During the 1970s Eiríz retreated to Juanelo and began a workshop of papier maché. For this project she recruited most of her working class neighbors. In this role she consciously realized what is perhaps the most revolutionary kind of art activity -- reaching the impoverished, opening their eyes and mind to their own creativity, and teaching them a liberating way of making a living.

This project culminated in 1979 with a major exhibition of her students' work at the former house of the Countess Revilla de Camargo in the Vedado district of Havana.(5) More important, many of the people she taught at the Juanelo papier maché workshop became full-time artisans. Eiríz's teaching legacy is substantial and, as her artistic contribution, is only beginning to be recognized in its full measure.

Antonia Eiríz's artistic and teaching talent, combined with her early retirement from art making and her partial reclusion in Juanelo, made her by the 1980s a mythic figure in Cuban culture. During this decade she received a number of awards by the Ministry of Culture, yet the most rewarding tribute came from Silvia Margarita del Valle, Nelson Villalobos, and other art students who convinced her to be a part of a thesis project which included a one-person show.

The exhibition, entitled “Reencuentro” and held at Galería de Galiano in 1991, was very well attended and represented the rediscovery of Eiríz by a new generation of artists, who themselves where taking a more independent and critical stance vis-a-vis their social environment. From the “Reencuentro” exhibition on, the last years of her life were quite eventful. Among other things, she moved to Miami in 1993 and returned with energy to art making and exhibiting.
The 1990s drawings and paintings represent a continuation of her 1960s work in style and content, yet there are significant differences related to the fact that they are twenty-five years apart. The distorted human figure, sometimes reduced to a skull, the ambiguous and constrained spaces, the dark tonalities, the suggestive and ironic titles, and the biting socio-political and humanistic message are still there in paintings like “Crucifixión” (Crucifixion), “Paisaje interior” (Interior Passage), “Entre lineas” (Between Lines), and “Bonsai”, all from 1993. She resumed with full confidence her tragic vision of human cruelty, anguish and pain; however, the general mood of her expressionistic images shifted from anger and outrage to a resigned pessimism about the human (and the Cuban) condition.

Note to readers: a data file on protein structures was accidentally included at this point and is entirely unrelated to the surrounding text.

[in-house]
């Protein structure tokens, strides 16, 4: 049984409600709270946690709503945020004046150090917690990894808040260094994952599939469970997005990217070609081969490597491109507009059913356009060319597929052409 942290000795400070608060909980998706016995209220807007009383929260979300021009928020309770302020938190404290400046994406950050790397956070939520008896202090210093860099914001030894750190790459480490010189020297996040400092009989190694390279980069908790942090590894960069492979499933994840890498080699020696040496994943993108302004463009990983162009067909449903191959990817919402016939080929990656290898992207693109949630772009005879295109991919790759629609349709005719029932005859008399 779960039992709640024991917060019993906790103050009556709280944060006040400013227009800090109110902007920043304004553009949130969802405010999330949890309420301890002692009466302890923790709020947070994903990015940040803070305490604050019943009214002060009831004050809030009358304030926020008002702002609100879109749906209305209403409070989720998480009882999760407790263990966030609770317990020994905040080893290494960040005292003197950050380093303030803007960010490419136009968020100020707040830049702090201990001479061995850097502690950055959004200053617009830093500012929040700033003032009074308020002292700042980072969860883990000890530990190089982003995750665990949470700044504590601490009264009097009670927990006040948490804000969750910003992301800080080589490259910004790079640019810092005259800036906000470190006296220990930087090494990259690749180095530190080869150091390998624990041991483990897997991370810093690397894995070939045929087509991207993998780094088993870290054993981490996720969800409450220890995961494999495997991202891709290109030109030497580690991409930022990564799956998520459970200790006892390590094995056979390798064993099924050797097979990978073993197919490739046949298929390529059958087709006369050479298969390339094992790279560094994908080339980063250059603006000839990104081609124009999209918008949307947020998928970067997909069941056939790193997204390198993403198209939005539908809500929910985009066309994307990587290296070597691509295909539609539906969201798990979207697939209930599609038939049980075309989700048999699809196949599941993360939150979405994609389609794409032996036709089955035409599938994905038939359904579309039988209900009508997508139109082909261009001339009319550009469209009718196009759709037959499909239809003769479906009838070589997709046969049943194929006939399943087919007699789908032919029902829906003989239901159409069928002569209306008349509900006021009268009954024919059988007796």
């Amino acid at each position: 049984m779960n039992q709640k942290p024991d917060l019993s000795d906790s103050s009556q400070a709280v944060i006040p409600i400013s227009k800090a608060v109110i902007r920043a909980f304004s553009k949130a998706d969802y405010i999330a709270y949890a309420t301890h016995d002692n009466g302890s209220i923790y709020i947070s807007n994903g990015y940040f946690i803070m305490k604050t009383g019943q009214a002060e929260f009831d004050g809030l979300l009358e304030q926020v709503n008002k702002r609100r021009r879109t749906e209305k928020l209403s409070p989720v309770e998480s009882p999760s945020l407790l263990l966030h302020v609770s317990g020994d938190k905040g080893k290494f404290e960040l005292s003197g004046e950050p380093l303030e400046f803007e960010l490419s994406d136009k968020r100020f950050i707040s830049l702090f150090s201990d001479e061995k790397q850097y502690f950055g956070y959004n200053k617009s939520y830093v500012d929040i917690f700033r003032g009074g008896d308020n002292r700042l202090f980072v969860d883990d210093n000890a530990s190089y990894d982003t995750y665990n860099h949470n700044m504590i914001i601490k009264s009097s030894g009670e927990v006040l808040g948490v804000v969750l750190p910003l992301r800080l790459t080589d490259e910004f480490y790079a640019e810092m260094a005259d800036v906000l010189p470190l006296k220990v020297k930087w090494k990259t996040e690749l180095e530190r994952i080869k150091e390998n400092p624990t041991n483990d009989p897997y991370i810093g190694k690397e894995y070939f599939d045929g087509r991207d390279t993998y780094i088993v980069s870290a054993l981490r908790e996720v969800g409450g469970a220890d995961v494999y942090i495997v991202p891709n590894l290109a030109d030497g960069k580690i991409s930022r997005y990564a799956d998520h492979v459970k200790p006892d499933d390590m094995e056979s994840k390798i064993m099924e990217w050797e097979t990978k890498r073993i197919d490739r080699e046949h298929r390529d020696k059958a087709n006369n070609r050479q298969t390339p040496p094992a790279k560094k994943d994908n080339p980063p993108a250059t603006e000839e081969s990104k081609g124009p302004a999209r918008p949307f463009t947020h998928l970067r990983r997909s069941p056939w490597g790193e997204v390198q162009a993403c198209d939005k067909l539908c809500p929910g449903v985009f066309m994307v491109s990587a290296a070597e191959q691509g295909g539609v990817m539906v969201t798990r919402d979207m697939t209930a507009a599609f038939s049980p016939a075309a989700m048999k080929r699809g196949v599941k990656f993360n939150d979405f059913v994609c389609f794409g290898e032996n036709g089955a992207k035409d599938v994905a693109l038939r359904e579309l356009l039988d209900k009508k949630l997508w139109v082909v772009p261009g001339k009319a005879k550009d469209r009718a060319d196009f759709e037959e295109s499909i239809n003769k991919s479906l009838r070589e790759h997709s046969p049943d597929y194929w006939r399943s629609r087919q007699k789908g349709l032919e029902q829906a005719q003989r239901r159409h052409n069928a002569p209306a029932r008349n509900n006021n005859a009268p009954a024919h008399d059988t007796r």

The smaller format canvases, painterly surfaces, jewel-like colors, and more abstract figuration offer a sad meditation, rather than an indictment on humanity at large and her own people in particular. This is also true of her more dramatic 1994 series of black and white paintings, which includes the unsettling “Maternidad” (Maternity) and the haunting “No somos uno” (We Are Not One). In many of the recent paintings the figures are shown mutilated to signify society's stifling of the individual in order to restrain his/her behavior.

Eiríz likened this process to that of the bonsai method of pruning and controlling plants. Personally, Eiríz identified with this theme due to her descending from a traditional Spanish family, which curtailed most women's ambition beyond home life, and her coming from a country with a government intent on controlling every citizen's move. In any case, the conceit of human bonsai is a major theme of the late work.

At the end she was working on a group of paintings for this exhibition, of which “Vereda tropical” (Tropical Path), 1995, is vintage Eiríz. The title, ironically appropriated from a sugary popular song, clashes with the painted image of a bleak path, next to a wall of human heads, leading to a vanishing sunset. At its most universal, this desolate landscape negates the traditional idealization of sunny, carefree life in the tropics.

 A more historical specific reading suggests the end of an era and its terrible human toll. On a personal level, the image foretold the winding-up of the artist's own life journey. To the extent that that journey crossed into the arena of contemporary Cuban art and culture, Eiríz the artist-teacher-myth contributed a different, compassionate, and tragic voice of considerable impact. When properly recognized in and outside of Cuba, she will take her rightful position as one of the most moving expressionist artists of late modernism.

(1) The scant literature on Eiríz's art consist mostly of magazine and newspaper articles, see: Adelaida de Juan, "De lo tremendo en la pintura cubana" Cuba (April 1964): 52-55; Roberto Fernández Retamar, ''Antonia'' Gaceta de Cuba (March 20, 1964) (reprinted in Reencuentro Havana: 1991, exhibition catalogue); Antonio Eligio (Tonel), "Antonia Eiríz en la pintura cubana’’ Revolución y Cultura (March 1987): 39-45; Giulio V. Blanc, "Antonia Eiríz, una apreciación” Art Nexus (July-September 1994): 44-46. Her paintings are in the collection of the Museo Nacional de Cuba and numerous private collections in Cuba and the United States.
(2) Thanks to Manuel Gómez, Eiríz's husband, and Susana Barciela, her niece, for their generosity providing me with information and insight into her life and art.
(3) Eligio (Tonel), op. cit. 45.
(4) Fabiola Santiago, “Cuban painter Eiríz, 65, dies.” The Miami Herald (March 10, 1995): 2B.
(5) Onelio Jorge Cardoso, "Arte Popular," Cuba (1979): 24-29.